When Reverend Wright spoke about “them Jews” who are keeping him away from speaking to President Obama, he waded into dangerous territory. With those words, he waded into the territory where people go when they want to say something ignorant or offensive about certain groups of people.

We’ve all heard them before, talking about ‘them blacks’ or ‘them Jews’ or perhaps ‘them gays’ and we all know that what comes out of their mouths after that phrase isn’t likely to be flattering.

Reverend Wright believes that his no longer having access to the president, with whom he previously shared a close relationship, is down to a Jewish conspiracy linked to “ethnic cleansing…in Gaza” and “ethnic cleansing (by) the Zionist…”. He tenuously connects a number of different issues – many of them worthy of discussion when addressed on their own individual merits – conflates them and comes up with a conspiracy theory.

This week, James von Brunn shot dead a security guard – a black man – at the Holocaust Museum in Washington DC. Based on reports of what had been written on von Brunn’s website, he also had his own beliefs and theories about ‘them Jews’ or ‘them negroes’ as he called black people.

Von Brunn believed that president Obama planned to fill the White House with black people and turn America ‘brown’. He also believed that there was a Jewish conspiracy to destroy the West. He too had his own body of evidence, made up of many unconnected issues and topics, which appeared to support his wild claims.

James Von Brunn is an extreme, anti-Semitic, racist. Jeremiah Wright is a pastor, somebody responsible for teaching and embodying principles such as loving one’s neighbor as ourselves. So, why do their Von Brunn’s and Wright’s words sound eerily similar?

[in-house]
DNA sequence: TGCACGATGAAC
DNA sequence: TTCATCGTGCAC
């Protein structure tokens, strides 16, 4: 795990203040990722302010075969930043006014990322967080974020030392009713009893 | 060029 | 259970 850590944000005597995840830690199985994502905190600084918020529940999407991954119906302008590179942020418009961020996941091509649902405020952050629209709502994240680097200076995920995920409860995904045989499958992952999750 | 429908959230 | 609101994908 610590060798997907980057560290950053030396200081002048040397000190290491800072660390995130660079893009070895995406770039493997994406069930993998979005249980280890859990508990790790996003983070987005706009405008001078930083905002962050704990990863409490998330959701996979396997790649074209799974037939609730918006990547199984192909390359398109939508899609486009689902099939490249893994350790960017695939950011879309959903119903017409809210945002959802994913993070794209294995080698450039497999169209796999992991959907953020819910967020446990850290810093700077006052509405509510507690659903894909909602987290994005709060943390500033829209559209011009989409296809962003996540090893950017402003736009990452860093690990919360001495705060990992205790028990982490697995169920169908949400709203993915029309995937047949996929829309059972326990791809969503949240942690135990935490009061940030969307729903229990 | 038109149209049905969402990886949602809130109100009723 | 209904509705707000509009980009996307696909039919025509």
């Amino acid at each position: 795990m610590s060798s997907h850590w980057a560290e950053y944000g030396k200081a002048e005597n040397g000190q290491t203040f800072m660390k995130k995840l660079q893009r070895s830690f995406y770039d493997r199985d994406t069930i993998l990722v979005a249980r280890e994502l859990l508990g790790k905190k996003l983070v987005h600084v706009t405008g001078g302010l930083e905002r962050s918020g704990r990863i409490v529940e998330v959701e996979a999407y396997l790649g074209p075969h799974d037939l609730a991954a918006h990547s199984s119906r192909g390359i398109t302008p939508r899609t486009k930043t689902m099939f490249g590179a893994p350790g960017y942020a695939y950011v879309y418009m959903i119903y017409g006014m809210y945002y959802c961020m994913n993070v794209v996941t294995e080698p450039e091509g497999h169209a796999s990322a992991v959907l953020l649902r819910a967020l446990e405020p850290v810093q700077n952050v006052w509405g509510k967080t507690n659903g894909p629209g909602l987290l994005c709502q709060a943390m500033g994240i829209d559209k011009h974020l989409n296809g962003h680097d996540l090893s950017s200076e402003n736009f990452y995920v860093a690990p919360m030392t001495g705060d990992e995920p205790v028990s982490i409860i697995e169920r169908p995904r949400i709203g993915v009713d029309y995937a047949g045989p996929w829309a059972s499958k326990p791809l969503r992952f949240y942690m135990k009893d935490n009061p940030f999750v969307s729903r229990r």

In the past I have defended Wright – who is a brilliant man – from the soundbites that the media have taken out of context and run with. However, although Reverend Wright cannot be said to be on a par with von Brunn, there is something dangerous about the comments that he expressed this week.

Every time Reverend Wright and others open their mouths and make stereotypical generalizations about people of other cultures and races, it seems to legitimize the views of people like James von Brunn. When a well-educated man – a pastor – like Reverend Wright starts talking publicly about Jewish conspiracy theories, why shouldn’t the crazies out there say the same?

The willingness to ascribe conspiratorial motives to entire groups of people is at the heart of every ‘ism’ that afflicts our society today, and black people have been at the receiving end of it for eons, as Reverend Wright knows all too well.

Wright being black does not give him carte blanche to say whatever he wants about whomever he wants and as someone with influence and platform, he has a duty and responsibility to choose his words carefully. The same goes for anyone in his position, including conservative leaning figures who also tend to buy and feed into conspiracy theories.

If Reverend Wright wants to address the issue of Zionism or the situation in Gaza he should do that, but those issues are very different from a Jewish conspiracy keeping him away from president Obama.

The most ironic thing about Reverend Wright’s words? Jesus was a Jew.